How Bitcoin as a legal tender could affect the crypto market if this solution is used more and more?

Price fluctuations in the bitcoin spot rate on cryptocurrency exchanges are driven by many factors. Volatility is measured in traditional markets by the Volatility Index, also known as the CBOE Volatility Index (VIX). More recently, a volatility index for bitcoin has also become available. Known as the Bitcoin Volatility Index, it aims to track the volatility of the world's leading digital currency by market cap over various periods of time.1 Bitcoin's value has been historically quite volatile. In a three-month span from October of 2017 to January of 2018, for instance, the volatility of the price of bitcoin reached to nearly 8%. This is more than twice the volatility of bitcoin in the 30-day period ending January 15, 2020.1 But why is bitcoin so volatile? Here are just a few of the many factors behind bitcoin's volatility. Bad News Hurts Adoption Rate News events that scare bitcoin users include geopolitical events and statements by governments that bitcoin is likely to be regulated. Bitcoin's early adopters included several bad actors, producing headline news stories that produced fear in investors. El Salvador made Bitcoin legal tender on June 9, 20212. It is the first country to do so. The cryptocurrency can be used for any transaction where the business can accept it. The U.S. dollar continues to be El Salvador’s primary currency. Headline-making bitcoin news over the decade or so of the cryptocurrency's existence includes the bankruptcy of Mt. Gox in early 2014 and, more recently, that of the South Korean exchange Yapian Youbit. Other news stories which shocked investors include the high-profile use of bitcoin in drug transactions via Silk Road that ended with the FBI shutdown of the marketplace in October 2013.3 All these incidents and the public panic that ensued drove the value of bitcoins versus fiat currencies down rapidly. However, bitcoin-friendly investors viewed those events as evidence that the market was maturing, driving the value of bitcoins versus the dollar markedly back up in the short period immediately following the news events. Bitcoin's Perceived Value Sways One reason why bitcoin may fluctuate against fiat currencies is the perceived store of value versus the fiat currency. Bitcoin has properties that make it similar to gold. It is governed by a design decision by the developers of the core technology to limit its production to a fixed quantity of 21 million BTC. Since that differs markedly from fiat currency, which is dynamically managed by governments who want to maintain low inflation, high employment, and satisfactory growth through investment in capital resources, as economies built with fiat currencies show signs of strength or weakness, investors may allocate more or less of their assets into bitcoin.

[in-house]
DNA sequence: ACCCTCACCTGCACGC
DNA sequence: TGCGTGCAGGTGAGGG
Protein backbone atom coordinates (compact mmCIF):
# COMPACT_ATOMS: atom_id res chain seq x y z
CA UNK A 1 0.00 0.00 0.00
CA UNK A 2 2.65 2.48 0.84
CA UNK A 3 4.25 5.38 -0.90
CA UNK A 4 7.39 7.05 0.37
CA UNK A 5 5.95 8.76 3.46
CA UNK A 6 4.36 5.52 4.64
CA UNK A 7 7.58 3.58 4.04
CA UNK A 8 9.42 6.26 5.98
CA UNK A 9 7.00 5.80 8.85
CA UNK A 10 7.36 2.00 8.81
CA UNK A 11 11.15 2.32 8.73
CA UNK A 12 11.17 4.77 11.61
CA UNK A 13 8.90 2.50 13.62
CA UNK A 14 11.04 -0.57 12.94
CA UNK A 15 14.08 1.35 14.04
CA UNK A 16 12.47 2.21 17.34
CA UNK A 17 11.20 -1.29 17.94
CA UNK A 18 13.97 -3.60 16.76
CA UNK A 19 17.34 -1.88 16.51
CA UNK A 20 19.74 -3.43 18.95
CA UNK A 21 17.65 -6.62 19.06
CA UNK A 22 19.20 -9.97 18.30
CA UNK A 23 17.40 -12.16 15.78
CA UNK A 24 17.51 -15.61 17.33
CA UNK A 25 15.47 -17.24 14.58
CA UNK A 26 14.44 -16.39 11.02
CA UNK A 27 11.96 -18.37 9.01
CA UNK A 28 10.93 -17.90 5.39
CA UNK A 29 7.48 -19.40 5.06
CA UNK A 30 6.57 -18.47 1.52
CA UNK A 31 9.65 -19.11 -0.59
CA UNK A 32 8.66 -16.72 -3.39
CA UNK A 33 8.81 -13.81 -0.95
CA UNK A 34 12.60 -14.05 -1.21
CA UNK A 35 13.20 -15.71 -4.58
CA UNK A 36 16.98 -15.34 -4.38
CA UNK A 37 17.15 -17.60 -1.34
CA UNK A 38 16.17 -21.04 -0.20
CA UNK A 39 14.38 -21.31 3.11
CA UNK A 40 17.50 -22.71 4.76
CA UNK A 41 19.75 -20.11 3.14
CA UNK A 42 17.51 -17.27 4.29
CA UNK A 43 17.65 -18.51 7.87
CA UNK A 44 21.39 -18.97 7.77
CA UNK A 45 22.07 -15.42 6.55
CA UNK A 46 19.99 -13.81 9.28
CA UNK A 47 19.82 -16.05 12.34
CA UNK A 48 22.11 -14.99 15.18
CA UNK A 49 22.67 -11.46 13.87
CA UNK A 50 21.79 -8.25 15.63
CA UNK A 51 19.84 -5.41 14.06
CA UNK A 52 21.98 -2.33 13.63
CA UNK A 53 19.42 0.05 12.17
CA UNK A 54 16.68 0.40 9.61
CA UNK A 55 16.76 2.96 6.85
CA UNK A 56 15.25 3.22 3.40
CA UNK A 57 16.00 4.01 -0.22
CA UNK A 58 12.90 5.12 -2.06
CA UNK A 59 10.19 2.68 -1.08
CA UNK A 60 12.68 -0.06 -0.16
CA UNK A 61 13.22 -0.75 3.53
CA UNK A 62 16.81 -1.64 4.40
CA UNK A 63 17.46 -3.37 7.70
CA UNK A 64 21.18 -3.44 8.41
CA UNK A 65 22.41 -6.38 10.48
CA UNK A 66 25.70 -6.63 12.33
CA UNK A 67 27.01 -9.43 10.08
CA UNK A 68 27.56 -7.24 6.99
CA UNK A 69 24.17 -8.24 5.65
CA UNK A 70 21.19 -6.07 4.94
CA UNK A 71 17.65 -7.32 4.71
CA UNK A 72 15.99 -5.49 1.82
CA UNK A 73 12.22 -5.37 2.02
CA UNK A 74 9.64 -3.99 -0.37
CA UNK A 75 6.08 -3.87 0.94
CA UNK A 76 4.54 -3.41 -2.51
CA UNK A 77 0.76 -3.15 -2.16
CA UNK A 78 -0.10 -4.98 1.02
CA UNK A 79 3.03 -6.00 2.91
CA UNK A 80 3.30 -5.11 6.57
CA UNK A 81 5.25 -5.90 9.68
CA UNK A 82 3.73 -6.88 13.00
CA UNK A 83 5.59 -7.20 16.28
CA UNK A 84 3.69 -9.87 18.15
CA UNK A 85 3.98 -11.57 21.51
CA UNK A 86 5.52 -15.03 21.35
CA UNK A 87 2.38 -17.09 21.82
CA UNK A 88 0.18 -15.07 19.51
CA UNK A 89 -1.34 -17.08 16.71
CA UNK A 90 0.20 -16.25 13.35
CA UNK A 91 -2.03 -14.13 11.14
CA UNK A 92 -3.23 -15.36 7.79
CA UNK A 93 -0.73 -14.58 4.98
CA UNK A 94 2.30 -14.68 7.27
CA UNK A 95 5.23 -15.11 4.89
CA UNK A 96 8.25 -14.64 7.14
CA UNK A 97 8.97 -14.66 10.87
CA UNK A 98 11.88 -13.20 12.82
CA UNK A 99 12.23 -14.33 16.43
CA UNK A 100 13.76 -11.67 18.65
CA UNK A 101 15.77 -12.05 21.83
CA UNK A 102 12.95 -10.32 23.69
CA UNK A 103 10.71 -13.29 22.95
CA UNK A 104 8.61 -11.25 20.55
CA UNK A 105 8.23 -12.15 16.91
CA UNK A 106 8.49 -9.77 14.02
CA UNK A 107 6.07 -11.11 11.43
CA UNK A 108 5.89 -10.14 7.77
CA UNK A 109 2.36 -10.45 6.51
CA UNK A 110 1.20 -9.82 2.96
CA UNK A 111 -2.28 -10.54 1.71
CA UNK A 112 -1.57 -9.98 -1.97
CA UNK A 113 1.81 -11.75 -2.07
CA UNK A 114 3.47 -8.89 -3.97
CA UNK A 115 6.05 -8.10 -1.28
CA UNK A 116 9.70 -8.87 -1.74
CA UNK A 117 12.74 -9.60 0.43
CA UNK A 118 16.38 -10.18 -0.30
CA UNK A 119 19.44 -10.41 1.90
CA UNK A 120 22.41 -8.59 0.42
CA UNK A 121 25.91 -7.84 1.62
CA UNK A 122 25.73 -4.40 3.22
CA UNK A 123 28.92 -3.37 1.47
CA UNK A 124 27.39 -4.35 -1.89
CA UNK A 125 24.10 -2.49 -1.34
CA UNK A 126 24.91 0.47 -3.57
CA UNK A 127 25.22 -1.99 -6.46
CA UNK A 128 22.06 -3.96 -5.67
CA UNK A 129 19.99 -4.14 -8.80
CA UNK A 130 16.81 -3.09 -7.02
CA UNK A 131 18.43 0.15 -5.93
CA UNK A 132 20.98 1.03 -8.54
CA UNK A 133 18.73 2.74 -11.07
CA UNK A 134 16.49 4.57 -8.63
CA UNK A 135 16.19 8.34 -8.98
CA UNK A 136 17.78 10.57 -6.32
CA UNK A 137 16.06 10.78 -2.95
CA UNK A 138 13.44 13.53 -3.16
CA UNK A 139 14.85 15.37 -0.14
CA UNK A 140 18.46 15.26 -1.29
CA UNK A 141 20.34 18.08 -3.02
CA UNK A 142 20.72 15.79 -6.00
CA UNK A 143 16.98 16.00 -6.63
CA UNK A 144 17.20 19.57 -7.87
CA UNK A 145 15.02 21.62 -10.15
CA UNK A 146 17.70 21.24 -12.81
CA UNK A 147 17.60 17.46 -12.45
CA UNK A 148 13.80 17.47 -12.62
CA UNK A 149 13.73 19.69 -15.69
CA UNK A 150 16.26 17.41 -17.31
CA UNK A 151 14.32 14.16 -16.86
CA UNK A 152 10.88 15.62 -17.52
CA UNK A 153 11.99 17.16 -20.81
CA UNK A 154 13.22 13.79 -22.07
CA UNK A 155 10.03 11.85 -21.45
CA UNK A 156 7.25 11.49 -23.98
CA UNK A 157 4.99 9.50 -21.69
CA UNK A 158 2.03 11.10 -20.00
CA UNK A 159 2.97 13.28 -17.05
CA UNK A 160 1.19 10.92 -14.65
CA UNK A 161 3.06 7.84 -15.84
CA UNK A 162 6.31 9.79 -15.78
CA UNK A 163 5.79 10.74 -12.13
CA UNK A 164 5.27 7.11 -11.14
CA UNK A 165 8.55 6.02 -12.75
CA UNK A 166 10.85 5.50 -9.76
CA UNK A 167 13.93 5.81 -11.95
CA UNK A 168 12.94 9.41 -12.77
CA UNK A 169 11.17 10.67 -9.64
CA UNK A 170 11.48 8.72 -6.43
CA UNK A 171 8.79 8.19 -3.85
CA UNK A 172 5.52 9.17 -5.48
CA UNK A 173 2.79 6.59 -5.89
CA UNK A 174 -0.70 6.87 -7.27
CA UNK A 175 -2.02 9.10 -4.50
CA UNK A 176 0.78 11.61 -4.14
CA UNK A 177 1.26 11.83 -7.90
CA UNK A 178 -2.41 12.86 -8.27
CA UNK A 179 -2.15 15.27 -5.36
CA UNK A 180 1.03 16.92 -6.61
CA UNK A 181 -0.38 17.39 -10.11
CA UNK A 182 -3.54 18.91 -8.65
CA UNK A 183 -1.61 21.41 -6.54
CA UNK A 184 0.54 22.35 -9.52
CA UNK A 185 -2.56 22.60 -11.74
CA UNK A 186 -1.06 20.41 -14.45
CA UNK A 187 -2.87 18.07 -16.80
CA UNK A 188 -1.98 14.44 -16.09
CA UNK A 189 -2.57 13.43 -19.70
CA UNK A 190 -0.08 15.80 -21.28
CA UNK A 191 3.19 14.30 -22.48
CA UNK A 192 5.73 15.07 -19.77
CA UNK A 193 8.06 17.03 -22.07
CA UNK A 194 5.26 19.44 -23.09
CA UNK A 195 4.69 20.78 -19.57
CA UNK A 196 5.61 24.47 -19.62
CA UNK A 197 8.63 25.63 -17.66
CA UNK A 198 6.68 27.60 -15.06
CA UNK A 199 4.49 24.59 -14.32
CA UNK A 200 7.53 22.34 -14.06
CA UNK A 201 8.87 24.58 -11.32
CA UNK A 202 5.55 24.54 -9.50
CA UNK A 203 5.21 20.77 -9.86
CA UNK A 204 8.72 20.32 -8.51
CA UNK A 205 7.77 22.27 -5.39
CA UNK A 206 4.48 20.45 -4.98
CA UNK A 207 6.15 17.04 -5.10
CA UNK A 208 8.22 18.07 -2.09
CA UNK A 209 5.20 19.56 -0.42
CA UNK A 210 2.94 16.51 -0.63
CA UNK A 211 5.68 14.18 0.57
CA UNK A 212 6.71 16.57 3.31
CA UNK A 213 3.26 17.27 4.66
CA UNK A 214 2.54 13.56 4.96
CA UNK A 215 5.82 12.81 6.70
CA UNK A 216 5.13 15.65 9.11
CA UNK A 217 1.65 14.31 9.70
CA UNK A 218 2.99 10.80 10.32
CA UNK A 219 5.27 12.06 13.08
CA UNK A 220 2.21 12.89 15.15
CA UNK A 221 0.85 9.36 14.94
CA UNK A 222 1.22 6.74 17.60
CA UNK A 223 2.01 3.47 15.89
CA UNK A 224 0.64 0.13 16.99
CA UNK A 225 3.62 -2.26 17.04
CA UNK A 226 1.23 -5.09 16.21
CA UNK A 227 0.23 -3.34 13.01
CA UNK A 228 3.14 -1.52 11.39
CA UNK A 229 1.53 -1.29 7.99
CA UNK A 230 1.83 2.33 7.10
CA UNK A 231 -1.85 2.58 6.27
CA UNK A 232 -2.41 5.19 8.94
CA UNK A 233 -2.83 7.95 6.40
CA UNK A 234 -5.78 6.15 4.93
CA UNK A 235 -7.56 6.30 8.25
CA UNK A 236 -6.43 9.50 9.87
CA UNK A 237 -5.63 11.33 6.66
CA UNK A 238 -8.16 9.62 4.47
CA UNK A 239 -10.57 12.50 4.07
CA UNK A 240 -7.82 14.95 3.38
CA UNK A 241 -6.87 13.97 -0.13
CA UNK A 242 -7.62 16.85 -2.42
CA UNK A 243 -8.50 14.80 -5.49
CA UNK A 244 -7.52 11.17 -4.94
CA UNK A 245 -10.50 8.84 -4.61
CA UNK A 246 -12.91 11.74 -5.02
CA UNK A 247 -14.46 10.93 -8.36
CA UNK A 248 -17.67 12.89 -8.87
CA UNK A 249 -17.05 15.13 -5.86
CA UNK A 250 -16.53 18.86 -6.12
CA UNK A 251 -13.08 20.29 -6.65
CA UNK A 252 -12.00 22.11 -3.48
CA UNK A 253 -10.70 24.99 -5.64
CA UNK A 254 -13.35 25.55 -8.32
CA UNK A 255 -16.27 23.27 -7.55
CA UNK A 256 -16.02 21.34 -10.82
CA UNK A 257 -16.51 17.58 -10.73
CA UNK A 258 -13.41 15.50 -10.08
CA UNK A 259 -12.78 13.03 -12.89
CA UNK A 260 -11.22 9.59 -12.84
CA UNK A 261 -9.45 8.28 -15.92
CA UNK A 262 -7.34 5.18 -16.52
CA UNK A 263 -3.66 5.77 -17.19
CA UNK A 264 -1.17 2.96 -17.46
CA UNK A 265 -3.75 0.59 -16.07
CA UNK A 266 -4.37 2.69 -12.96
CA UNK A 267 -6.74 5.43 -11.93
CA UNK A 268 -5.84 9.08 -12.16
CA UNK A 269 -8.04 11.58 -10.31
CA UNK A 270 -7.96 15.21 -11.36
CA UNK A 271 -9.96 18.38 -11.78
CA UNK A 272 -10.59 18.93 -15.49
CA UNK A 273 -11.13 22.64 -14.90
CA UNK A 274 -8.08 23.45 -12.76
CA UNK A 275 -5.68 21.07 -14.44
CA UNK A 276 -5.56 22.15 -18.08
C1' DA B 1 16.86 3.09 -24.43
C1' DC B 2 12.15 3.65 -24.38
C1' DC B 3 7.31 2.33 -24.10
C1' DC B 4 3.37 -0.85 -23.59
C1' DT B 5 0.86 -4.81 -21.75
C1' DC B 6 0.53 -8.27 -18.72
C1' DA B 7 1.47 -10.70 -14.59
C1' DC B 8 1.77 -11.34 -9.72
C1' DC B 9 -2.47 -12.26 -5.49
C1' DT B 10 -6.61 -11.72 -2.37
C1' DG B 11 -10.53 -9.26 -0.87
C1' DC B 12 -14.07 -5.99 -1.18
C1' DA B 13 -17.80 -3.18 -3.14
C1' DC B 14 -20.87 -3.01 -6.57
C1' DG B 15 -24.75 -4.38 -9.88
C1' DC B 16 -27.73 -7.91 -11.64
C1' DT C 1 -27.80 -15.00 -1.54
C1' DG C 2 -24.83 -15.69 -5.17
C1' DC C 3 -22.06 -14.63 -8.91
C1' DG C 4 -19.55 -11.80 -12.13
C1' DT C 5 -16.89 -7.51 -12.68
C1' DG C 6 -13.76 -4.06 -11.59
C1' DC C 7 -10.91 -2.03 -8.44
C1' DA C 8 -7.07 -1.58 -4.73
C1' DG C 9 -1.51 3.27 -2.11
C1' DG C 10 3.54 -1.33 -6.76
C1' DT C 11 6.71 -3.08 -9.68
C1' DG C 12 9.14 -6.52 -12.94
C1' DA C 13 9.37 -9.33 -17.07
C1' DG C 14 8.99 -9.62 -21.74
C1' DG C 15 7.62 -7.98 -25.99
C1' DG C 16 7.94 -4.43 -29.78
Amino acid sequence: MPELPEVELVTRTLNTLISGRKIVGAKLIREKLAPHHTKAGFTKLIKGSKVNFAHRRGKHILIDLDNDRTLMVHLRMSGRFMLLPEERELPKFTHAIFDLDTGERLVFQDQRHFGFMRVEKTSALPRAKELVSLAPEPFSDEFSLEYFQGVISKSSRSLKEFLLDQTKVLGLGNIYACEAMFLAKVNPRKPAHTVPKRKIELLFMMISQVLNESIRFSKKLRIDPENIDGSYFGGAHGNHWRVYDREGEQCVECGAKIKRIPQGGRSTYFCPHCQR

article avatarOlakunle Ajagbe

Student

Can Bitcoin be the solution for inflation? Why?